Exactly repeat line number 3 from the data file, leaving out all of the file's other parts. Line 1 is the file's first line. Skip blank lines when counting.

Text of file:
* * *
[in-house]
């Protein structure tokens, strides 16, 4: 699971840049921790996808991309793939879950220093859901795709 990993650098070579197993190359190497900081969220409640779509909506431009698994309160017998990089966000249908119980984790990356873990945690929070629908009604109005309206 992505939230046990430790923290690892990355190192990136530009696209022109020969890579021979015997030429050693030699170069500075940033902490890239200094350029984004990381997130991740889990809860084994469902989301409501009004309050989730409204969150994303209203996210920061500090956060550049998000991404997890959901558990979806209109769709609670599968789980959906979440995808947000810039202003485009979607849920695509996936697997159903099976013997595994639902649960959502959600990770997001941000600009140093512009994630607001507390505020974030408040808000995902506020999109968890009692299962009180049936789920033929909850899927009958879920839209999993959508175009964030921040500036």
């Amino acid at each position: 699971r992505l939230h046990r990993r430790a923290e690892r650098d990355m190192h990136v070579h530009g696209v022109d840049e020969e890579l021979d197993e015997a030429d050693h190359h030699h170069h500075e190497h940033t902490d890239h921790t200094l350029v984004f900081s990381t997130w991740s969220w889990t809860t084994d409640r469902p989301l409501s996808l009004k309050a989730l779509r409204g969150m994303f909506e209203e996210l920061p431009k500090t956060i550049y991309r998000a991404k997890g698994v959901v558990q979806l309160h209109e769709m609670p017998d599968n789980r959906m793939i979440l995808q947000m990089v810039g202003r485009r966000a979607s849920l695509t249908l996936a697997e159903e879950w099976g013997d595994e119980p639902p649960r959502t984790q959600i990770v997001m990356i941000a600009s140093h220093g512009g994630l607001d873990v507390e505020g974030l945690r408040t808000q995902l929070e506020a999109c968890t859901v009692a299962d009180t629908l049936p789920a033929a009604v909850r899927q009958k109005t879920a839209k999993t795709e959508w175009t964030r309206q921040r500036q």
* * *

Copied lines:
């Amino acid at each position: 699971r992505l939230h046990r990993r430790a923290e690892r650098d990355m190192h990136v070579h530009g696209v022109d840049e020969e890579l021979d197993e015997a030429d050693h190359h030699h170069h500075e190497h940033t902490d890239h921790t200094l350029v984004f900081s990381t997130w991740s969220w889990t809860t084994d409640r469902p989301l409501s996808l009004k309050a989730l779509r409204g969150m994303f909506e209203e996210l920061p431009k500090t956060i550049y991309r998000a991404k997890g698994v959901v558990q979806l309160h209109e769709m609670p017998d599968n789980r959906m793939i979440l995808q947000m990089v810039g202003r485009r966000a979607s849920l695509t249908l996936a697997e159903e879950w099976g013997d595994e119980p639902p649960r959502t984790q959600i990770v997001m990356i941000a600009s140093h220093g512009g994630l607001d873990v507390e505020g974030l945690r408040t808000q995902l929070e506020a999109c968890t859901v009692a299962d009180t629908l049936p789920a033929a009604v909850r899927q009958k109005t879920a839209k999993t795709e959508w175009t964030r309206q921040r500036q």